Temporally limited role of substantia nigra-central amygdala connections in surprise-induced enhancement of learning

H. J. Lee, J. M. Youn, M. Gallagher, P. C. Holland

Research output: Contribution to journalArticlepeer-review


Prediction error plays an important role in modern associative learning theories. For example, the omission of an expected event (surprise) can enhance attention to cues that accompany those omissions, such that subsequent new learning about those cues is more rapid. Many studies from our laboratories have demonstrated that circuitry that includes the amygdala central nucleus (CeA), the cholinergic neurons in the substantia innominata/nucleus basalis region and their innervation of the posterior parietal cortex is critical for this surprise-induced enhancement of attention in learning. We recently showed that midbrain dopamine neurons, known to code prediction error, are also important for surprise-induced enhancement of learning through their interaction with CeA. The present study examined whether in rats the communication between the substantia nigra pars compacta (SNc) and CeA is critical only at the time of surprise, for example to detect prediction error information, or is also needed to maintain and later express that information as enhanced learning. All animals received unilateral CeA lesions and unilateral cannula implants targeting the SNc located contralateral to the lesioned CeA. As the SNc-CeA connections are mainly ipsilateral, inactivating SNc contralateral to the lesioned CeA provided transient blockage of SNc and CeA communication. The results show that SNc-CeA communication is critical for processing prediction error information at the time of surprise, but neither SNc nor SNc-CeA communication is necessary to express that information as enhanced learning later.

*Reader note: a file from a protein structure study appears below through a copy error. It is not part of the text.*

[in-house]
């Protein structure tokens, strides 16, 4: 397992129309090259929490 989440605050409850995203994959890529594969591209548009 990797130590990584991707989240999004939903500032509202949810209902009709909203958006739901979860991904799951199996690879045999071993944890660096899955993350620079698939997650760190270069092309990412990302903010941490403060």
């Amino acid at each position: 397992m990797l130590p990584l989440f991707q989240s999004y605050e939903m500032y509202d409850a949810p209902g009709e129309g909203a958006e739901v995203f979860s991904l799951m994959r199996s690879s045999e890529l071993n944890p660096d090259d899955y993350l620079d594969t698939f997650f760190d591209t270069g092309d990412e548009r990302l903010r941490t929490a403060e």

Original languageEnglish (US)
Pages (from-to)3043-3049
Number of pages7
JournalEuropean Journal of Neuroscience
Issue number11
StatePublished - Jun 2008


  • Associative learning
  • Midbrain dopamine
  • Prediction error
  • Rat

ASJC Scopus subject areas

  • Neuroscience(all)


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